Everybody wrote excessively about boyfriends, girlfriends, first loves and broken hearts (a pleasant surprise for me — maybe some of them couldn’t dream, but they could still fall in love). They all wrote about missing parents — dead, divorced, never on the scene or still living in Mexico — and ad hoc families, about violent or absentee fathers and about being taken care of by cousins and siblings and grandparents. They all enumerated points of faith in God, even as they doubted his game plan. They all spelled rather atrociously. The Latino kids seemed to be more accepting of their fate than the black ones, because they believed that a better fate was on the way. One girl, April, wanted very much to believe that too, but couldn‘t quite, and instead wrote angrily, for pages, about all the trouble she’d seen and felt obliged to carry around with her like so many books. April was dusky, slender, with elaborate braids and white sneakers and a foot that tapped the floor nervously, unthinkingly, as she sat. One day after class she followed me to the parking lot and demanded to know where I was going next.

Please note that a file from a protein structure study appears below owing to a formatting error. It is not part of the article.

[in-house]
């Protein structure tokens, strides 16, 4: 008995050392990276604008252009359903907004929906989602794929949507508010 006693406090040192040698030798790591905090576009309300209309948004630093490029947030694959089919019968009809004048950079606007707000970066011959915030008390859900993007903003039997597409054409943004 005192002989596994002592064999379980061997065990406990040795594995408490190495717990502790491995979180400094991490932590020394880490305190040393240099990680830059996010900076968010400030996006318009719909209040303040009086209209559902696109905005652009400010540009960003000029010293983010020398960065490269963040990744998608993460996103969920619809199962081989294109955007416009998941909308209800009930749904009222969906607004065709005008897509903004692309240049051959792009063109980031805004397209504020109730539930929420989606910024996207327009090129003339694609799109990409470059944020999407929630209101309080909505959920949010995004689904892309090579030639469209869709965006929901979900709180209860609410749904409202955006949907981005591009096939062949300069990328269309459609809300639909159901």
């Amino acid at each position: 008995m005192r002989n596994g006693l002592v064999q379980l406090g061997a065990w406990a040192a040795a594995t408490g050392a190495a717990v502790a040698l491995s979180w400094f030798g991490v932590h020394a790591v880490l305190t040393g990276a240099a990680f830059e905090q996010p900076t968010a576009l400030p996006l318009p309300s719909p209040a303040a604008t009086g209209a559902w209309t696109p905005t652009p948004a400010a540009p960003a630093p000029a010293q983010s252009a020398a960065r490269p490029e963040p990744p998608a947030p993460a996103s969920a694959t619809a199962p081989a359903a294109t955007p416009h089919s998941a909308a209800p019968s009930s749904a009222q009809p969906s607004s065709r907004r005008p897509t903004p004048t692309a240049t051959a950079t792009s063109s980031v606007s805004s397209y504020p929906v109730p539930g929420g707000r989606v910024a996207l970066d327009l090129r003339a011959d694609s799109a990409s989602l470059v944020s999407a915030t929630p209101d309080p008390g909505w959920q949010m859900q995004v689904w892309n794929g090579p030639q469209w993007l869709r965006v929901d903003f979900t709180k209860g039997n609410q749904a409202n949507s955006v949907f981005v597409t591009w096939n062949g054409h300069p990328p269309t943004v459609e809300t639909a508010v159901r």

”To work,“ I said.
”Work? Where‘s that?“
”Oh, Hollywood,“ I said, waving. ”Over that way, off the freeway. Not very far from here.“
”Dang!“ exclaimed April, with a curious mix of wistfulness and annoyance. ”That is far.“
Indeed it was. I felt a little surge of satisfaction in her grudging admiration — a Wonder Woman moment — then a bigger sting of conscience about coming here once a week, for one hour, rallying the troops and leaving. Everybody had left — that’s why things were so rotten around Jeff now — although if everybody who had left in the last couple of generations came back and put in an hour once a week, things would likely not change much either. I felt at points much like I imagined April felt, gratitude and contempt for the colossal opportunity and colossal failings of history and its inadequate, insufferable creed of giving back. I bought April a birthday cake on her 15th birthday because she said she‘d never had one. She saw me coming up the steps with the cake and the paper plates and plastic silverware and let out a whoop before I reached the landing: ”You remembered!“ She crowed and clapped, triumphant, much to the amusement of the other students. This was the first time I felt sure I was giving back, and it had nothing to do with writing.